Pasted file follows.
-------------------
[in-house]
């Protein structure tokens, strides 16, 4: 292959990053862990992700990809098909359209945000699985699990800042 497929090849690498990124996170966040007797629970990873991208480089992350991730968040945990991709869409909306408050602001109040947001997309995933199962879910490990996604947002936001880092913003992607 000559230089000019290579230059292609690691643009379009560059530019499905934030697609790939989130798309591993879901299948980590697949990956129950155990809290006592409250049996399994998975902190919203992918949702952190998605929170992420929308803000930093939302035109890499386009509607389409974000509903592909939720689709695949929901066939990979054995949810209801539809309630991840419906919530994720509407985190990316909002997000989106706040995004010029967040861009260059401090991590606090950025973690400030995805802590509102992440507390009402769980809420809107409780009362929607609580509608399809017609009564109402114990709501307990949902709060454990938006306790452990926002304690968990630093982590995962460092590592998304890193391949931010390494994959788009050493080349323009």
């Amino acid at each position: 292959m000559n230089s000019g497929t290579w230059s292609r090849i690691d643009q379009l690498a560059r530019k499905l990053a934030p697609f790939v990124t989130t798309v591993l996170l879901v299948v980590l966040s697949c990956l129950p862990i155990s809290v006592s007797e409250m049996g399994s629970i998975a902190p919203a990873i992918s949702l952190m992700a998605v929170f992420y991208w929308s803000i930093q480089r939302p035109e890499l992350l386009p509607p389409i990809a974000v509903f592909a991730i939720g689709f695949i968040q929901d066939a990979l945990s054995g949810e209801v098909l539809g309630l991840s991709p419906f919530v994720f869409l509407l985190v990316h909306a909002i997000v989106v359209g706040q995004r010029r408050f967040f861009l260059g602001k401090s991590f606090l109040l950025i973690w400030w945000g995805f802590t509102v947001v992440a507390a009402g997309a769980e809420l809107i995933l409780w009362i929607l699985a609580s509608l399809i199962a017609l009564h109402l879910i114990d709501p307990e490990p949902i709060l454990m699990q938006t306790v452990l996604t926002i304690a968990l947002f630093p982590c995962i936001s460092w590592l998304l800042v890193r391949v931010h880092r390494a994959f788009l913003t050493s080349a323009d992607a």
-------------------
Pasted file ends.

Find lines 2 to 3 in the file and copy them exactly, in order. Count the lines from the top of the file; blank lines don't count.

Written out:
């Protein structure tokens, strides 16, 4: 292959990053862990992700990809098909359209945000699985699990800042 497929090849690498990124996170966040007797629970990873991208480089992350991730968040945990991709869409909306408050602001109040947001997309995933199962879910490990996604947002936001880092913003992607 000559230089000019290579230059292609690691643009379009560059530019499905934030697609790939989130798309591993879901299948980590697949990956129950155990809290006592409250049996399994998975902190919203992918949702952190998605929170992420929308803000930093939302035109890499386009509607389409974000509903592909939720689709695949929901066939990979054995949810209801539809309630991840419906919530994720509407985190990316909002997000989106706040995004010029967040861009260059401090991590606090950025973690400030995805802590509102992440507390009402769980809420809107409780009362929607609580509608399809017609009564109402114990709501307990949902709060454990938006306790452990926002304690968990630093982590995962460092590592998304890193391949931010390494994959788009050493080349323009």
């Amino acid at each position: 292959m000559n230089s000019g497929t290579w230059s292609r090849i690691d643009q379009l690498a560059r530019k499905l990053a934030p697609f790939v990124t989130t798309v591993l996170l879901v299948v980590l966040s697949c990956l129950p862990i155990s809290v006592s007797e409250m049996g399994s629970i998975a902190p919203a990873i992918s949702l952190m992700a998605v929170f992420y991208w929308s803000i930093q480089r939302p035109e890499l992350l386009p509607p389409i990809a974000v509903f592909a991730i939720g689709f695949i968040q929901d066939a990979l945990s054995g949810e209801v098909l539809g309630l991840s991709p419906f919530v994720f869409l509407l985190v990316h909306a909002i997000v989106v359209g706040q995004r010029r408050f967040f861009l260059g602001k401090s991590f606090l109040l950025i973690w400030w945000g995805f802590t509102v947001v992440a507390a009402g997309a769980e809420l809107i995933l409780w009362i929607l699985a609580s509608l399809i199962a017609l009564h109402l879910i114990d709501p307990e490990p949902i709060l454990m699990q938006t306790v452990l996604t926002i304690a968990l947002f630093p982590c995962i936001s460092w590592l998304l800042v890193r391949v931010h880092r390494a994959f788009l913003t050493s080349a323009d992607a």